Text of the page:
Volume 64(10); October

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Clin Exp Pediatr > Volume 64(10); 2021
Khalturina, Degtyareva, Bairashevskaia, Mulenkova, and Degtyareva: Modern diagnostic capabilities of neonatal screening for primary immunodeficiencies in newborns

Abstract

Population screening of newborns is an extremely important and informative diagnostic approach that allows early identification of babies who are predisposed to the development of a number of serious diseases. Some of these diseases are known and have effective treatment methods. Neonatal screening enables the early diagnosis and subsequent timely initiation of therapy. This helps to prevent serious complications and reduce the percentage of disability and deaths among newborns and young children. Primary immunodeficiency diseases and primary immunodeficiency syndrome (PIDS) are a heterogeneous group of diseases and conditions based on impaired immune system function associated with developmental defects and characterized by various combinations of recurrent infections, development of autoimmune and lymphoproliferative syndromes (genetic defects in apoptosis, gene mutation Fas receptor or ligand), granulomatous process, and malignant neoplasms. Most of these diseases manifest in infancy and lead to serious illness, disability, and high mortality rates. Until recently, it was impossible to identify children with PIDS before the onset of the first clinical symptoms, which are usually accompanied by complications in the form of severe coinfections of a viral-bacterial-fungal etiology. Modern advances in medical laboratory technology have allowed the identification of children with severe PIDS, manifested by T- and/or B-cell lymphopenia and other disorders of the immune system. This review discusses the main existing strategies and directions used in PIDS screening programs for newborns, including approaches to screening based on excision of T-cell receptors and kappa-recombination excision circles, as well as the potential role and place of next-generation sequencing technology to increase the diagnostic accuracy of these diseases.

Introduction

In modern medicine, neonatal screening consists of a set of tests, examinations, or other easily used procedures designed to identify rare hereditary diseases. The testing process enables the identification and treatment of metabolic, genetic, endocrine, and hematologic disorders, many of which are potentially fatal conditions.
In different countries, neonatal screening is a priority public health program. Infants are screened for various nosological forms of the disease. In the Russian Federation, neonatal screening for 5 diseases is currently performed, including cystic fibrosis, phenylketonuria, galactosemia, adrenogenital syndrome, and congenital hypothyroidism. According to the order of the Moscow Department of Healthcare No. 935 on December 26, 2017, neonatal screening in metropolitan maternity hospitals has been expanded to 11 nosologies. It includes an additional 6 diseases from the group of organic acidurias, aminoacidopathies, and a group of fatty acid metabolism disorders (glutaric aciduria type 1, tyrosinemia type 1, leucinosis, methylmalonic/propionic aciduria, biotinidase deficiency, acyl-KoA-dehydrogenase deficiency of medium-chain fatty acids) [1].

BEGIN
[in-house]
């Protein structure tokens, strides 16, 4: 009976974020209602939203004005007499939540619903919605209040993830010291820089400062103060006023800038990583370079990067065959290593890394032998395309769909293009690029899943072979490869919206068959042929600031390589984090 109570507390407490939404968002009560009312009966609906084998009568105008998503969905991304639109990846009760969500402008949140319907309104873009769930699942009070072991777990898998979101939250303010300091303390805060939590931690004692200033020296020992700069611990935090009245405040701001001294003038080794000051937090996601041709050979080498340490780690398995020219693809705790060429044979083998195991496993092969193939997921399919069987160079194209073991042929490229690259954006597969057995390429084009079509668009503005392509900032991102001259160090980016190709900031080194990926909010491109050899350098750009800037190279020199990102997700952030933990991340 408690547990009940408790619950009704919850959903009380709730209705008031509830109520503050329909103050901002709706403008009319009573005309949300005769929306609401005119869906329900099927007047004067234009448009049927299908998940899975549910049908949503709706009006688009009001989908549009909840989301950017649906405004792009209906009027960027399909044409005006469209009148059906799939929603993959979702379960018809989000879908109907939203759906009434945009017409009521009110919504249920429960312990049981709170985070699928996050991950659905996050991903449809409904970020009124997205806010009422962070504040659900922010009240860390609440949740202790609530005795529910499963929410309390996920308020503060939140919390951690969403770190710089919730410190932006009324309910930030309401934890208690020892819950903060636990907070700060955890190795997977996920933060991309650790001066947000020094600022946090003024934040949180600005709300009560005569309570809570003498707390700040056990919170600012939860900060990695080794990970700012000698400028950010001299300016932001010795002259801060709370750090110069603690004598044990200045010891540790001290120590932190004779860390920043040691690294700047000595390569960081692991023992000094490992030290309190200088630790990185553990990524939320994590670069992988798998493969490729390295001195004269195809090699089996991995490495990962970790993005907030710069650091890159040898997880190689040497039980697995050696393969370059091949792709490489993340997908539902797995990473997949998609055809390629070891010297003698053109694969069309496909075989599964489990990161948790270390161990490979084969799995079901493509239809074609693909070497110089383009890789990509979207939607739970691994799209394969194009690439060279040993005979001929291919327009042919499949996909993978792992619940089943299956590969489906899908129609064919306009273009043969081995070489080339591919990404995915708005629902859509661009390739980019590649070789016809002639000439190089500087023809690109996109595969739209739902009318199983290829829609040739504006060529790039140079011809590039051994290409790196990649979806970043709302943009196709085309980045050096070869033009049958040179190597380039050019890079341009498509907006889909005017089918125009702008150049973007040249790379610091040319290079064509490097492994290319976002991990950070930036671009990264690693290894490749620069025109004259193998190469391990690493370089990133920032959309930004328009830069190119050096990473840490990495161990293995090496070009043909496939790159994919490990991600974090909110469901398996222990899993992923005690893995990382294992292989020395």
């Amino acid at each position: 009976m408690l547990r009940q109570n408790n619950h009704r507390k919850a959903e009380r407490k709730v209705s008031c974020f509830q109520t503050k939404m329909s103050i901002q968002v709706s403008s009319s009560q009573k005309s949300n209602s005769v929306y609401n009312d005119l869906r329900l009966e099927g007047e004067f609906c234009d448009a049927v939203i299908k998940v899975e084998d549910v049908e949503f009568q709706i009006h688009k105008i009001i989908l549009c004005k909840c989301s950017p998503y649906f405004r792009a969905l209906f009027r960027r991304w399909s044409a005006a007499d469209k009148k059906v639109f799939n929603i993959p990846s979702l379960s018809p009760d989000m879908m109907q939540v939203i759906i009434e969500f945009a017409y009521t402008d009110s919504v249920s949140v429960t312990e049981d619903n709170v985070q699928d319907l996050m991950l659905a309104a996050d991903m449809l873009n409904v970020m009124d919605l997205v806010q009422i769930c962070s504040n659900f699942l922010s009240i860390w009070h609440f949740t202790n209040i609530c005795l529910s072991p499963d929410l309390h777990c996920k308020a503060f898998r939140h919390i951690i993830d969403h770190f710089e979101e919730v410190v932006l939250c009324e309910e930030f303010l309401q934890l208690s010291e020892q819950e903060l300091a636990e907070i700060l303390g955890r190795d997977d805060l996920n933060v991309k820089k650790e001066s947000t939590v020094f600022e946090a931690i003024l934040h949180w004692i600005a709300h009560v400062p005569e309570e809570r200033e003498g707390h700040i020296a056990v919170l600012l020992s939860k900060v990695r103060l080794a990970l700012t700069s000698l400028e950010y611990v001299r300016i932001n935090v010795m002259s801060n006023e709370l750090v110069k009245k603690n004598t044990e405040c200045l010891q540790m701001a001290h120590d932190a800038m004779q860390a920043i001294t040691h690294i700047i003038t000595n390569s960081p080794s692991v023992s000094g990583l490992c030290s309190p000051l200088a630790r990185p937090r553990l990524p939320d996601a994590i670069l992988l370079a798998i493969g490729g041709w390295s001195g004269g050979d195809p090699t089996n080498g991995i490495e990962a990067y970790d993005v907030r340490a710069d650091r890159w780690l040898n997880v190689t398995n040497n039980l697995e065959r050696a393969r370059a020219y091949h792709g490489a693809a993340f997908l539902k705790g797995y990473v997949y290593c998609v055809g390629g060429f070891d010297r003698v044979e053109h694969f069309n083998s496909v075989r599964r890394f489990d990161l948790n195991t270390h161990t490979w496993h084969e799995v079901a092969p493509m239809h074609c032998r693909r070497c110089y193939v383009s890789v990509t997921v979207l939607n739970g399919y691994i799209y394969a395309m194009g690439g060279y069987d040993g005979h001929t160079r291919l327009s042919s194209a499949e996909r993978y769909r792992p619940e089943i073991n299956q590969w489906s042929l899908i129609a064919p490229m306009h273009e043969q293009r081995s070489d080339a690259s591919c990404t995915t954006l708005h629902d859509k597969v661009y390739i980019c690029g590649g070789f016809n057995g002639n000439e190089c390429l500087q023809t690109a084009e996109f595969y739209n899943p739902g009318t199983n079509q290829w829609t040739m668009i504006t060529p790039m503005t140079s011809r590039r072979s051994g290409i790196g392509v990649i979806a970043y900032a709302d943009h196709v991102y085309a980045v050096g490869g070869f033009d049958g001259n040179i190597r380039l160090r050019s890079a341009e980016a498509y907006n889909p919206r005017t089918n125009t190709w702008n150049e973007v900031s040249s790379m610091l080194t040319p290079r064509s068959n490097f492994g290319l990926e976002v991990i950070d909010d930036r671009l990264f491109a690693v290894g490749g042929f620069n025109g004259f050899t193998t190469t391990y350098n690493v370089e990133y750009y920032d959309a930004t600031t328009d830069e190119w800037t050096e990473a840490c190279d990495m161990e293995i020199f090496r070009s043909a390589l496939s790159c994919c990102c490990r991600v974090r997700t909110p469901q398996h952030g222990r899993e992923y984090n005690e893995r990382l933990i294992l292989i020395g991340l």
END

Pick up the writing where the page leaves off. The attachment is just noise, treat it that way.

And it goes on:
In recent years, scientists and researchers from different countries have paid special attention to the problems of neonatal screening for primary immunodeficiency disease or primary immunodeficiency syndrome (PID/PIDS), that is associated with the steady increase in the incidence of this pathology and the need for its early diagnosis.
PIDS is a heterogeneous group of disorders of the immune system associated with defects in the immune system’s development and/or dysfunction. They are characterized by various combinations of recurrent severe coinfections, autoimmune reactions, the development of autoimmune and lymphoproliferative syndromes (genetic defects in apoptosis; mutation of the Fas receptor or ligand gene), granulomatous process, and malignant neoplasms. To date, 354 types of various disorders have been identified that are associated with 344 different gene defects. The clinical manifestations of PIDS are diverse, but many are associated with increased susceptibility to bacterial, viral, fungal, and mixed infections. This is based on defects in the functioning of various parts of the immune system.
Most often, severe combined immunodeficiency (SCID) cannot be diagnosed sooner than 6–8 months of life. Moreover, the delay in the diagnosis of other PIDS can be up to 5 or even more years from birth. This leads to the fact that more than 50% of children die before diagnosis and therapy initiation [2,3].
The average cost of an early bone marrow transplantation is 3 times lower ($120,000) than that of late transplantation ($360, 000) [4-6]. These data highlight the feasibility and importance of introducing neonatal screening for PID.
Flow cytometry, one of the most widely used methods for diagnosing PID, enables assessment of the immune system: specific cell populations and subpopulations, specific cell membrane, intracellular and intranuclear proteins, biological effects associated with specific immune defects, as well as certain functional immune characteristics Thus, it is a phenotypic analysis. However, despite the fact that flow cytometry is a sensitive and important tool for assessing immune system function and diagnosing PID, this method is targeted, which is why it helps to suspect PID only in the presence of certain symptoms, while these diseases cover several hundred various conditions affecting immune system development and/or functioning [7-9].